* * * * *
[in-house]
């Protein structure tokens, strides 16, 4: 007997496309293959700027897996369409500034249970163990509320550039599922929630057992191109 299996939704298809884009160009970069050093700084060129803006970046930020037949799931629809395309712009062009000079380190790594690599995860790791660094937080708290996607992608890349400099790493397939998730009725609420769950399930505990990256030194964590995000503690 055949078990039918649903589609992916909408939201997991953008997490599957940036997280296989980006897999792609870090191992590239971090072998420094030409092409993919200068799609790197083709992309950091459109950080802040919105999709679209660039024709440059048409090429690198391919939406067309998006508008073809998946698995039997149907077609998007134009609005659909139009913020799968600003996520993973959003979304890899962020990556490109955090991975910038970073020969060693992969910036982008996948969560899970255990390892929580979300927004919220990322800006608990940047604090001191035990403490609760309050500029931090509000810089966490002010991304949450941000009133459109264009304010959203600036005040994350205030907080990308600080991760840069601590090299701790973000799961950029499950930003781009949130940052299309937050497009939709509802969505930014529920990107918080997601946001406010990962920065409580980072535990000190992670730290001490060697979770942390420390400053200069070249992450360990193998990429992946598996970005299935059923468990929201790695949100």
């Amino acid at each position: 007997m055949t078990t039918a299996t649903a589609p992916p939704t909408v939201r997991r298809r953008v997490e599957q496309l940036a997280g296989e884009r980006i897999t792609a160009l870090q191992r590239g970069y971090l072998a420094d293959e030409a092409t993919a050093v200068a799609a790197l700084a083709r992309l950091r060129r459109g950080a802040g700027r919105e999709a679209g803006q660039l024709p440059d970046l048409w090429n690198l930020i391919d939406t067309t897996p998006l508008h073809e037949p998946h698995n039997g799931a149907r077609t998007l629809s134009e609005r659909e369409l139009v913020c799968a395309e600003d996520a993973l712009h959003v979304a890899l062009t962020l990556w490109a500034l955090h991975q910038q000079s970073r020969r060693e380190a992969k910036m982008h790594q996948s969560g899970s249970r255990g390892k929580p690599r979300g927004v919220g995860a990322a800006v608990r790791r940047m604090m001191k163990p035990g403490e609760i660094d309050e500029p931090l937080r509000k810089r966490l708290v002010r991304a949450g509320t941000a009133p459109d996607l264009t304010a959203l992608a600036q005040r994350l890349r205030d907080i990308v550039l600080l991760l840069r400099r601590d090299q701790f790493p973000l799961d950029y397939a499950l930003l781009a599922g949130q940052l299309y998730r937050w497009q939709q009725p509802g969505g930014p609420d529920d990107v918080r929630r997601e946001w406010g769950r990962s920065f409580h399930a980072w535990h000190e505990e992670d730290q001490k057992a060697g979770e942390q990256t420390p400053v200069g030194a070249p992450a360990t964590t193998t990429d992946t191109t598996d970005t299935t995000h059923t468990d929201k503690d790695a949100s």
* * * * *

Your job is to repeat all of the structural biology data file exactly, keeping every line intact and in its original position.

[in-house]
């Protein structure tokens, strides 16, 4: 007997496309293959700027897996369409500034249970163990509320550039599922929630057992191109 299996939704298809884009160009970069050093700084060129803006970046930020037949799931629809395309712009062009000079380190790594690599995860790791660094937080708290996607992608890349400099790493397939998730009725609420769950399930505990990256030194964590995000503690 055949078990039918649903589609992916909408939201997991953008997490599957940036997280296989980006897999792609870090191992590239971090072998420094030409092409993919200068799609790197083709992309950091459109950080802040919105999709679209660039024709440059048409090429690198391919939406067309998006508008073809998946698995039997149907077609998007134009609005659909139009913020799968600003996520993973959003979304890899962020990556490109955090991975910038970073020969060693992969910036982008996948969560899970255990390892929580979300927004919220990322800006608990940047604090001191035990403490609760309050500029931090509000810089966490002010991304949450941000009133459109264009304010959203600036005040994350205030907080990308600080991760840069601590090299701790973000799961950029499950930003781009949130940052299309937050497009939709509802969505930014529920990107918080997601946001406010990962920065409580980072535990000190992670730290001490060697979770942390420390400053200069070249992450360990193998990429992946598996970005299935059923468990929201790695949100």
């Amino acid at each position: 007997m055949t078990t039918a299996t649903a589609p992916p939704t909408v939201r997991r298809r953008v997490e599957q496309l940036a997280g296989e884009r980006i897999t792609a160009l870090q191992r590239g970069y971090l072998a420094d293959e030409a092409t993919a050093v200068a799609a790197l700084a083709r992309l950091r060129r459109g950080a802040g700027r919105e999709a679209g803006q660039l024709p440059d970046l048409w090429n690198l930020i391919d939406t067309t897996p998006l508008h073809e037949p998946h698995n039997g799931a149907r077609t998007l629809s134009e609005r659909e369409l139009v913020c799968a395309e600003d996520a993973l712009h959003v979304a890899l062009t962020l990556w490109a500034l955090h991975q910038q000079s970073r020969r060693e380190a992969k910036m982008h790594q996948s969560g899970s249970r255990g390892k929580p690599r979300g927004v919220g995860a990322a800006v608990r790791r940047m604090m001191k163990p035990g403490e609760i660094d309050e500029p931090l937080r509000k810089r966490l708290v002010r991304a949450g509320t941000a009133p459109d996607l264009t304010a959203l992608a600036q005040r994350l890349r205030d907080i990308v550039l600080l991760l840069r400099r601590d090299q701790f790493p973000l799961d950029y397939a499950l930003l781009a599922g949130q940052l299309y998730r937050w497009q939709q009725p509802g969505g930014p609420d529920d990107v918080r929630r997601e946001w406010g769950r990962s920065f409580h399930a980072w535990h000190e505990e992670d730290q001490k057992a060697g979770e942390q990256t420390p400053v200069g030194a070249p992450a360990t964590t193998t990429d992946t191109t598996d970005t299935t995000h059923t468990d929201k503690d790695a949100s």